PURPOSE: The National Emphysema Treatment Trial (NETT) demonstrated that lung volume reduction surgery (LVRS) resulted in greater improvements in FEV1 and quality of life (i.e., SGRQ) for patients with upper lobe predominate as compared to non-upper lobe predominate emphysema. A radiologist determined if the disease was upper lobe predominate emphysema by qualitative assessment of a computed tomography (CT) scan. Recently, a quantitative measure of emphysema distribution, the heterogeneity index (HI), has been developed. This study examined the effect of baseline emphysema heterogeneity, as quantified by HI, on changes in FEV1 and SGRQ following LVRS as well as the percent of patients achieving a clinically meaningful improvement in these measures at different post-LVRS time-points.
METHODS: The NETT dataset was acquired from the NHLBI Data Repository and analyzed retrospectively. All LVRS subjects with CT, FEV1, and SGRQ data were included in this analysis (n=361). To quantify the distribution of emphysema, HI was determined from CT data by calculating the tissue-to-air volume ratio (TAR) for all lobes. Then the ratio of lower lobe TAR to upper lobe TAR for both lungs was calculated and summed to quantify HI. HI=2.00 indicated homogeneous disease and HI>2.0 represented upper lobe predominant emphysema. Changes in FEV1 (%) and SGRQ (absolute) were calculated between baseline, 6 months, and each yearly time-point out to five years, and were plotted against HI intervals. Average changes of the population and percent of subjects with a clinical meaningful improvement (CMI; FEV1=12% and SGRQ=-4) were calculated.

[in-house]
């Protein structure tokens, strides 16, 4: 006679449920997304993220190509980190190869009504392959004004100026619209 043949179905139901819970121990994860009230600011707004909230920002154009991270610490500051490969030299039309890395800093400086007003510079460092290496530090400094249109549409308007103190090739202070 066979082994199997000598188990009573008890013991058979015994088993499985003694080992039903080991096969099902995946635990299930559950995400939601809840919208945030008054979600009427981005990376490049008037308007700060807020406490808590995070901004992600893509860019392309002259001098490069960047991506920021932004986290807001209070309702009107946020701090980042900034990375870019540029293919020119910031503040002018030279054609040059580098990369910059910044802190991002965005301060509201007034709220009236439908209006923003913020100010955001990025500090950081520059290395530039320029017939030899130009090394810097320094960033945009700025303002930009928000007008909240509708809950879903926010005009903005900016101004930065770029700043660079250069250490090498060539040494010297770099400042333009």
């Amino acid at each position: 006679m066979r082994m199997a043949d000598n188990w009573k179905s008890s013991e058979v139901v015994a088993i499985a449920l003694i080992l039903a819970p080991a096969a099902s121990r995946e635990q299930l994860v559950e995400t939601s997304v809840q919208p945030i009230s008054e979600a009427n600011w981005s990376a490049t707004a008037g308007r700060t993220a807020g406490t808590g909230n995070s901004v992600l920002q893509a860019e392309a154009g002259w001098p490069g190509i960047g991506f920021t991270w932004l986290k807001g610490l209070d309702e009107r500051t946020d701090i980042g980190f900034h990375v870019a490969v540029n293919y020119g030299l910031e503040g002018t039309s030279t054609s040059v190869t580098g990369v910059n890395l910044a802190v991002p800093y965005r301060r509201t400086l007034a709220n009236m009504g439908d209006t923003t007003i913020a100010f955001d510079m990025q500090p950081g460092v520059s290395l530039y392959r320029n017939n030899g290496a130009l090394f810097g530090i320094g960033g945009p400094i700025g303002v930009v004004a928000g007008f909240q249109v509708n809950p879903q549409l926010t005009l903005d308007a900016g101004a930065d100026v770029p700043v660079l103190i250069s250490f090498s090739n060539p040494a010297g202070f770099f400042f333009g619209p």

RESULTS: The mean HI=3.08 indicated predominately upper lobe disease for the analyzed population. Increases in baseline HI, indicating increases in emphysema severity in the upper lobes, corresponded to larger increases in average FEV1 and SGRQ. The percentage of patients with CMI in FEV1 and SGRQ increased with HI.
CONCLUSION: Baseline HI appears to be an important predictor of CMI in FEV1 and SGRQ for LVRS.
CLINICAL IMPLICATIONS: Quantitative measures of emphysema heterogeneity, such as HI, may be useful in selecting patients for LVRS.
DISCLOSURE: Joseph Anderson, No Financial Disclosure Information; Product/procedure/technique that is considered research and is NOT yet approved for any purpose. National Emphysema Treatment Trial (NETT) is conducted and supported by the NHLBI in collaboration with the NETT Study Investigators. This Abstract was prepared using a limited access dataset obtained from the NHLBI and does not necessarily reflect the opinions or views of the NETT or the NHLBI.